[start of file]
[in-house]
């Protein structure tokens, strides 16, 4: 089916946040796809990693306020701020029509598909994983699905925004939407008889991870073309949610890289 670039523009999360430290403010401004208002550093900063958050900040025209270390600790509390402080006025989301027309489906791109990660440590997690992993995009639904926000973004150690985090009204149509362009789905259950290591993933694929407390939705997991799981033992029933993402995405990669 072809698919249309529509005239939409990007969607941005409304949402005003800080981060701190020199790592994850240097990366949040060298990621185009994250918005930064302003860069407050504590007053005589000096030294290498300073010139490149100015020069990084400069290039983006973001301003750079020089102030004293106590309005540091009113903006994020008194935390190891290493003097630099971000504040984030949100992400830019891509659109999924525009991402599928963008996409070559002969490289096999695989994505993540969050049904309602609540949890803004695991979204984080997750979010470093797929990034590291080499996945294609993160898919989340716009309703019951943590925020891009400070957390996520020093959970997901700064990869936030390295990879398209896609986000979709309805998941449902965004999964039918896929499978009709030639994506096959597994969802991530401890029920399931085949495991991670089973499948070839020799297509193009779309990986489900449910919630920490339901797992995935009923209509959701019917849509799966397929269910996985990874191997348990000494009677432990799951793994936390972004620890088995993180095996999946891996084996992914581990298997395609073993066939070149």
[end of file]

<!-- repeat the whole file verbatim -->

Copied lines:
[in-house]
């Protein structure tokens, strides 16, 4: 089916946040796809990693306020701020029509598909994983699905925004939407008889991870073309949610890289 670039523009999360430290403010401004208002550093900063958050900040025209270390600790509390402080006025989301027309489906791109990660440590997690992993995009639904926000973004150690985090009204149509362009789905259950290591993933694929407390939705997991799981033992029933993402995405990669 072809698919249309529509005239939409990007969607941005409304949402005003800080981060701190020199790592994850240097990366949040060298990621185009994250918005930064302003860069407050504590007053005589000096030294290498300073010139490149100015020069990084400069290039983006973001301003750079020089102030004293106590309005540091009113903006994020008194935390190891290493003097630099971000504040984030949100992400830019891509659109999924525009991402599928963008996409070559002969490289096999695989994505993540969050049904309602609540949890803004695991979204984080997750979010470093797929990034590291080499996945294609993160898919989340716009309703019951943590925020891009400070957390996520020093959970997901700064990869936030390295990879398209896609986000979709309805998941449902965004999964039918896929499978009709030639994506096959597994969802991530401890029920399931085949495991991670089973499948070839020799297509193009779309990986489900449910919630920490339901797992995935009923209509959701019917849509799966397929269910996985990874191997348990000494009677432990799951793994936390972004620890088995993180095996999946891996084996992914581990298997395609073993066939070149």